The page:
65. Lindsay SW, Thomas CJ (2000) Mapping and estimating the population at risk from lymphatic filariasis in Africa. Trans R Soc Trop Med Hyg 94:37–45CrossRefGoogle Scholar
  66. MacMahon B, Pugh TF (1970) Epidemiology; principles and methods. Little & Brown, BostonGoogle Scholar
  67. Malaviya P, Picado A, Singh SP, Hasker E, Singh RP, Boelaert M, Sundar S (2011) Visceral leishmaniasis in Muzaffarpur district, Bihar, India from 1990 to 2008. PLoS One 6(3): e14751. https://doi.org/10.1371/journal.pone.0014751CrossRefGoogle Scholar
  68. Martin C, Curtis B, Fraser C, Sharp B (2002) The use of GIS-based malaria information system for malaria research and control in South Africa. Health and Place 8(4):227–236CrossRefGoogle Scholar
  69. Masuoka PM, Claborn DM, Andre RG, Nigro J, Gordon SW, Klein TA, Kim H (2003) Use of IKONOS and Landsat for malaria control in the Republic of Korea. US Army Res, Paper, p 336Google Scholar
  70. Miranda C, Massa JL, Marques CA (1996) Occurrence of American Cutaneous Leishmaniasis by remote sensing satellite imagery in an urban area of Southeastern Brazil. Rev Saúde Pública 30:433–437CrossRefGoogle Scholar
  71. Miranda ML, Dolinoy DC (2005) Using GIS-based approaches to support research on neurotoxicants and other children’s environmental health threats. Neurotoxicology 26(2):223–228CrossRefGoogle Scholar
  72. Mohan VR, Naumova EN (2014) Temporal changes in land cover types and the incidence of malaria in Mangalore. India. Int J Biomed Res 5(8):494–498CrossRefGoogle Scholar
  73. Mollalo A, Alimohammadi A, Shahrisvand M, Shirzadi MR, Malek MR (2014) Spatial and statistical analyses of the relations between vegetation cover and incidence of cutaneous leishmaniasis in an endemic province, northeast of Iran. Asian Pac J Trop Dis 4:176–180CrossRefGoogle Scholar
  74. Muhar A, Dale PER, Thalib L, Arito E (2000) The spatial distribution of Ross River virus infections in Brisbane: significance of residential location and relationships with vegetation types. Environ Health Prev Med 4:184–189CrossRefGoogle Scholar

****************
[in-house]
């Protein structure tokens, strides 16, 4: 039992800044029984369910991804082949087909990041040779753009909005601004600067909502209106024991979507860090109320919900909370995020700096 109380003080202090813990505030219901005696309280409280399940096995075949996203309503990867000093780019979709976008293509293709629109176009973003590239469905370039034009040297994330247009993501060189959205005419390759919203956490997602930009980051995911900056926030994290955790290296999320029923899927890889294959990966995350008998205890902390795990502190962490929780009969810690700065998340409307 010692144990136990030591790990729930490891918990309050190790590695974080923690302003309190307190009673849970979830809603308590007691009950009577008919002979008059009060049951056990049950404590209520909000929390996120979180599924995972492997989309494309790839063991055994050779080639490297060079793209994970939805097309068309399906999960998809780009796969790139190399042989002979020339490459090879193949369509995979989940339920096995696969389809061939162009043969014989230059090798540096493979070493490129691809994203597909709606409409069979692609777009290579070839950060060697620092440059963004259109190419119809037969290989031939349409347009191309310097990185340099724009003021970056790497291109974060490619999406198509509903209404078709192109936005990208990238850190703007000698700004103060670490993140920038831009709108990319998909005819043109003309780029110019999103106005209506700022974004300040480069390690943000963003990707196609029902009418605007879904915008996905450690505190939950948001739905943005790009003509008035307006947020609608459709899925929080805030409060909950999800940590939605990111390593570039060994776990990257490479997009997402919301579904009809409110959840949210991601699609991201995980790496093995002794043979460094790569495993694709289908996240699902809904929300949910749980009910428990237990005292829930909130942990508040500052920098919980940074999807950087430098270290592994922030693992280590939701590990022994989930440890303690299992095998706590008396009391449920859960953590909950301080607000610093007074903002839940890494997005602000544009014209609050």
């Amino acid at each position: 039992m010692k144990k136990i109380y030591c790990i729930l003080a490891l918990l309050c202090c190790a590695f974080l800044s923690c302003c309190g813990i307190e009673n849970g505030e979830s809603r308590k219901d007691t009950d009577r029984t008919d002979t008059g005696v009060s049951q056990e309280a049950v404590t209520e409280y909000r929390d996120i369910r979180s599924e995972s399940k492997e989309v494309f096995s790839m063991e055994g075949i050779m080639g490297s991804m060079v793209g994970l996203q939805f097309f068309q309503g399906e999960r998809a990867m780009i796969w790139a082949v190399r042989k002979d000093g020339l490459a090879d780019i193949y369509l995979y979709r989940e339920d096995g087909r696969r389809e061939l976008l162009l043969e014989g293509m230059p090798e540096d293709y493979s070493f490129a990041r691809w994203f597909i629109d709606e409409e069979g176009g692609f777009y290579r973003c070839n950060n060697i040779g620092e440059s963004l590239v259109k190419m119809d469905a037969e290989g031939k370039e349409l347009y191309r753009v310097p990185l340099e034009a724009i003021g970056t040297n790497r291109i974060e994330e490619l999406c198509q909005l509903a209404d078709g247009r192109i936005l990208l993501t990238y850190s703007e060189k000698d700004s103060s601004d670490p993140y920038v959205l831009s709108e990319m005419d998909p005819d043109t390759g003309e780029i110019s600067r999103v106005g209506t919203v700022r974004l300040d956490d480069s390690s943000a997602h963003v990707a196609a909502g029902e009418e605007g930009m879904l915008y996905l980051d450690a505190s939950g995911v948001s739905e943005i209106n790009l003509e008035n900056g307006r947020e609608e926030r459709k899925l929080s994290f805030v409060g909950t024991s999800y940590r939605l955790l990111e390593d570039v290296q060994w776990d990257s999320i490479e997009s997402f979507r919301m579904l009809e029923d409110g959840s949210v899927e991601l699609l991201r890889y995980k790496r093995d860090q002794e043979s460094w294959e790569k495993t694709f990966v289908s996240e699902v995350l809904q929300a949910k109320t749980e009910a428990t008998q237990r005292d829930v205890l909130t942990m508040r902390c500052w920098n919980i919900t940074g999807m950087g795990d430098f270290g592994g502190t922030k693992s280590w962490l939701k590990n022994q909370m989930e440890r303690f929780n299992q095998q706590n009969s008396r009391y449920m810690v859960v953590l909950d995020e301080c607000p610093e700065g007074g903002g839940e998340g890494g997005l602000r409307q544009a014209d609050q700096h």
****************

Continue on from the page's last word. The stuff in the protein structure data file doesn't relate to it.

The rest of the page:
75. Muller G, Grebaut P, Gouteux JP (2004) An agent-based model of sleeping sickness: simulation trials of a corest focus in southern Cameroon. CR Biolog 327:1–11CrossRefGoogle Scholar
  76. Nieto P, Malone JB, Bavia ME (2006) Ecological niche modeling for visceral leishmaniasis in the state of Bahia, Brazil, using genetic algorithm for rule-set prediction and growing degree day-water budget analysis. Geospatial Health 1(1):115–126CrossRefGoogle Scholar
  77. Odoi A, Martin SW, Michel P, Holt J, Middleton D, Wilson J (2003) Geographical and temporal distribution of human giardiasis in Ontario, Canada. Int J Health Geogr 2(1):5CrossRefGoogle Scholar
  78. Okorie PN, Marshall JM, Akpa OM, Ademowo OG (2014) Perceptions and recommendations by scientists for a potential release of genetically modified mosquitoes in Nigeria. Malar J 13:154CrossRefGoogle Scholar
  79. Omumbo JA, Hay SJ, Goetz SJ, Snow RW, Rogers DJ (2002) Updating historical maps of malaria transmission intensity in East Africa using remote sensing. Photogram Eng Remote Sens 68:161–166Google Scholar
  80. Palaniyandi M (2014) The red and infrared IRS WiFS satellite data for mapping of malaria and JE vector mosquito breeding habitats. J Geophys Remote Sens 3:126.  https://doi.org/10.4172/2169-0049.1000126CrossRefGoogle Scholar